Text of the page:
Poliquin Live

Top Ten Ways to Get Strong

Thursday, December 09, 2010 8:14 AM
I recently received a book distributed by a respected publisher about how to use elastic bands to develop strength and power; it was endorsed by one of the most respected and accomplished college strength coaches in the country. Seriously? And then there’s those giant Swiss balls (now available with stubby legs to improve stability!), slide boards, weighed maracas (as seen on TV!), iron kettlebells, rubber kettlebells, water-filled plastic kettlebells...ENOUGH! Honestly, where do we get these people?
In the last three decades, I have learned the secrets to getting brutally strong. Actually, they are not really secrets, but the strength training community has been so distracted in recent years by all this Cirque du Soleil nonsense that I can get away with referring to them as mysterious. In fact, after this article hits the net, I wouldn’t be surprised if they start appearing in self-proclaimed internet experts’ blogs as their own ideas. Oh, and these ideas I will share with you are simple, very simple...but not necessarily easy.
To get you on the strength training Road Less Traveled, I’ve come up with a top 10 list of the best ideas for getting strong. Again, brutally strong. And I’ve included a few links to articles that discuss many of these ideas in greater detail. Here ya go!
1. Barbell work. I have to scratch my head when I go to weightrooms that don’t have barbells. Absurd pec decs? Check. Relatively useless lat pulldown stations? Check. Worthless leg extension machines? Check. Barbells? Sorry – didn’t seem important.
The core of a serious strength training program requires barbells and large weight plates, not bowling balls with handles. And on extensor movements such as deadlifts, presses and squats, adding chains and bands make these barbell exercises even better by more closely matching the strength curves of those exercises. . Check out this article to learn more:
2. Using thick-handled dumbbells. I know I sound like a broken record, but my message about the value of thick-handled dumbbell work is just not getting out to enough trainees. Thick-handled dumbbells not only strengthen your grip, they also enhance the muscle building stimulus of any exercise. I’ve been using them as my sole source of dumbbell work for my athletes since 1982, and there’s no looking back.
3. Goal setting. Winston Churchill once said, "He who fails to plan is planning to fail.” If you’re serious about getting strong, you need to set specific goals and write them down. For example, “I want to move up a weight class (7 kg) by December 31, 2010,” is a specific and measurable goal. By comparison, “I want to be the biggest and strongest I can be” is worthless, as it is not specific and not measurable. If there is no deadline, you will procrastinate. Here’s more on this important subject: The Six Steps of Effective Goal Setting

4. Working hard on the basics. Although trick plays are the ones that make the highlights reel, football is a game that lives and dies with good blocking and tackling. Likewise, success in strength building relies on the basics of striving to use progressively heavier weights through hard work.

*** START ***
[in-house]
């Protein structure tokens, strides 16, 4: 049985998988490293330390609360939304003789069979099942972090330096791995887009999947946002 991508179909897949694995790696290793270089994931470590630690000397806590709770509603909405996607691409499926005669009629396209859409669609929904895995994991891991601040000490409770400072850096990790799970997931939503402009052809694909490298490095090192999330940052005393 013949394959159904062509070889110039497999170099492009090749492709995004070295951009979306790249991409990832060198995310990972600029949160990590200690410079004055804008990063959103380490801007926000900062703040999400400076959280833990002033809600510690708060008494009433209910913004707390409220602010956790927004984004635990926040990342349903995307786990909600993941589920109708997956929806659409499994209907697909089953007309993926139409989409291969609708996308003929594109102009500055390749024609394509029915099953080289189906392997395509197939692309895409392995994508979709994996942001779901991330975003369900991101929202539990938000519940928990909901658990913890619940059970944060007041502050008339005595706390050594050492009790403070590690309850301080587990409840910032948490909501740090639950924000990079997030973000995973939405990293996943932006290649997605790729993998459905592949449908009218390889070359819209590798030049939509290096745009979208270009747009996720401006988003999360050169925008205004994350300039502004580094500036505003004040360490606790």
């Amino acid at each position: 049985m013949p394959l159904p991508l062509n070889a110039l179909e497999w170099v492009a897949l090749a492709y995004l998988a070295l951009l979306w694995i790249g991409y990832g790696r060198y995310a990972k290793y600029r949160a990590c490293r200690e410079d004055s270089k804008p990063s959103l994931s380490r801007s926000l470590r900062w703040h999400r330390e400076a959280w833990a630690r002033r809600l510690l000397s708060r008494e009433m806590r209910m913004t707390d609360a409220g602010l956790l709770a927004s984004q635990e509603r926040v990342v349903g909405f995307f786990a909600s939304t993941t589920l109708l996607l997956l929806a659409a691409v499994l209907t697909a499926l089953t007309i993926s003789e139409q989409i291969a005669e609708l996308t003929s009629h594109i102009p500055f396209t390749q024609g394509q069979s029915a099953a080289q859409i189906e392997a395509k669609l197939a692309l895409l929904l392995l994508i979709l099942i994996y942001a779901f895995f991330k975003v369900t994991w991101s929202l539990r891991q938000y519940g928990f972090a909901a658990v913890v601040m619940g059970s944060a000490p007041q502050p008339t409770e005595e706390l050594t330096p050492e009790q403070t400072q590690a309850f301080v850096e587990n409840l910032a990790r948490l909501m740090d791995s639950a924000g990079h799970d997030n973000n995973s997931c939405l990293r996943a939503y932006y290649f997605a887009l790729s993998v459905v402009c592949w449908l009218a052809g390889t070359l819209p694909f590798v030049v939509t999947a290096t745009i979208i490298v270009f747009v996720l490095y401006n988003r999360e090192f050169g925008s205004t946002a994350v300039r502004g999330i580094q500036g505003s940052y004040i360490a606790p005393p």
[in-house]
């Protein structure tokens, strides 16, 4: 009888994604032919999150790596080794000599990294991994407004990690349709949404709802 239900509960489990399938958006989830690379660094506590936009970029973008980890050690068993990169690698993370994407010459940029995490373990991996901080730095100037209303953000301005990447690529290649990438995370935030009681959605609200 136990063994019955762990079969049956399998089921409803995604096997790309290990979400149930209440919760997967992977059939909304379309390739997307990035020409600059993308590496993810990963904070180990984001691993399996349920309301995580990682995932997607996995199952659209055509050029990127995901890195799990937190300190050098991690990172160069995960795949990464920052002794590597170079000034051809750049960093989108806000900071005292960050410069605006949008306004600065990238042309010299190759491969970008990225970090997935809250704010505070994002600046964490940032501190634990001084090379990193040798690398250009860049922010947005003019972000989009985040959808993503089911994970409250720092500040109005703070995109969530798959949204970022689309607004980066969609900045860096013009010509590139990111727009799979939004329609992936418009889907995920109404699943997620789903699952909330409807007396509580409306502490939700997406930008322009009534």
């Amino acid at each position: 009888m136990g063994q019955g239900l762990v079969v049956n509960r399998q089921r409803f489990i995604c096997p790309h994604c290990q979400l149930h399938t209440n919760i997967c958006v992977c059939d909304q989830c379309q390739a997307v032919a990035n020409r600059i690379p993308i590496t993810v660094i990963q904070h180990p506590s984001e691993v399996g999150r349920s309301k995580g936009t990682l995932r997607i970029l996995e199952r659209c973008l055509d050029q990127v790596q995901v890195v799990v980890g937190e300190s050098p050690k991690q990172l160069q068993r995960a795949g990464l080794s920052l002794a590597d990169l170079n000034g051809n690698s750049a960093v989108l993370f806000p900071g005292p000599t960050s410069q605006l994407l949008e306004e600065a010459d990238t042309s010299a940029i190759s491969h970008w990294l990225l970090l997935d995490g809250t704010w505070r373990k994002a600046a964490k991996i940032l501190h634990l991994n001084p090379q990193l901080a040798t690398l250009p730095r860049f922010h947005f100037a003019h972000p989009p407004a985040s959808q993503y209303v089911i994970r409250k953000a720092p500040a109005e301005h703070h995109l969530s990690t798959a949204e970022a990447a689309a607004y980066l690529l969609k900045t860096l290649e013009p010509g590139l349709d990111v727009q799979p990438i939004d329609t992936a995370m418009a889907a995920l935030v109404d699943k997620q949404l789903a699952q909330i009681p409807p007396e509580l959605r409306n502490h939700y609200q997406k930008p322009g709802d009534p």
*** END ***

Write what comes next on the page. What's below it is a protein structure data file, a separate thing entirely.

5. Focusing on proper form. The amount of weight you lift is one factor in the strength training response, but having proper form ensures that you are producing the appropriate strength training stimulus and are doing so safely. Look to this article for more on the importance of proper form: Proper Form: Can You Handle It?
6. Performing no more than two “most bang for your buck” exercises per workout. If you go through the motions on an exercise, no matter how great the exercise, you’re not going to get much out of it. And to be able to put the most effort into your workouts, you need to train hard and heavy by focusing on only two key exercises per workout. I’ve also found that this strategy works best if you alternate agonists with antagonists, such as pairing weighted chin-ups with overhead dumbbell presses.
7. Doug Hepburn’s teachings: One of the pioneers of strength training was Canadian strongman Doug Hepburn. His methodology can be described as applying Item 4 on this list, working hard on the basics: Five Things I Learned From Doug Hepburn
8. More hard work. Bulgarian weightlifters were not known for having the best technique, but they were amazingly successful because they worked harder and heavier than anyone. Whereas lifters from other countries were training five times a week, the Bulgarians were training five times a day. And they were going heavy every workout. Likewise, you need to take every workout seriously, with a sense of urgency about achieving success.
9. Unloading every third workout. Cutting back the number of sets by 40 to 60 percent is crucial to make gains. What I’ve found in designing workout programs for serious athletes is that it’s not the intensity but more often the volume of a workout that causes overtraining. That’s why you want to focus on getting strong, but just not training as long. After all, why train your body to be weak?
10. Even more hard work. I know I’m repeating myself, but I need to impress upon you the value of hard work. Using the methodology of training described in item 7 applied with hard work is the real secret to getting strong, not gimmicks.
...haven't got a thick bar? No problem.  Here is a great alternative: Fat Gripz

Copyright ©2010 Charles Poliquin




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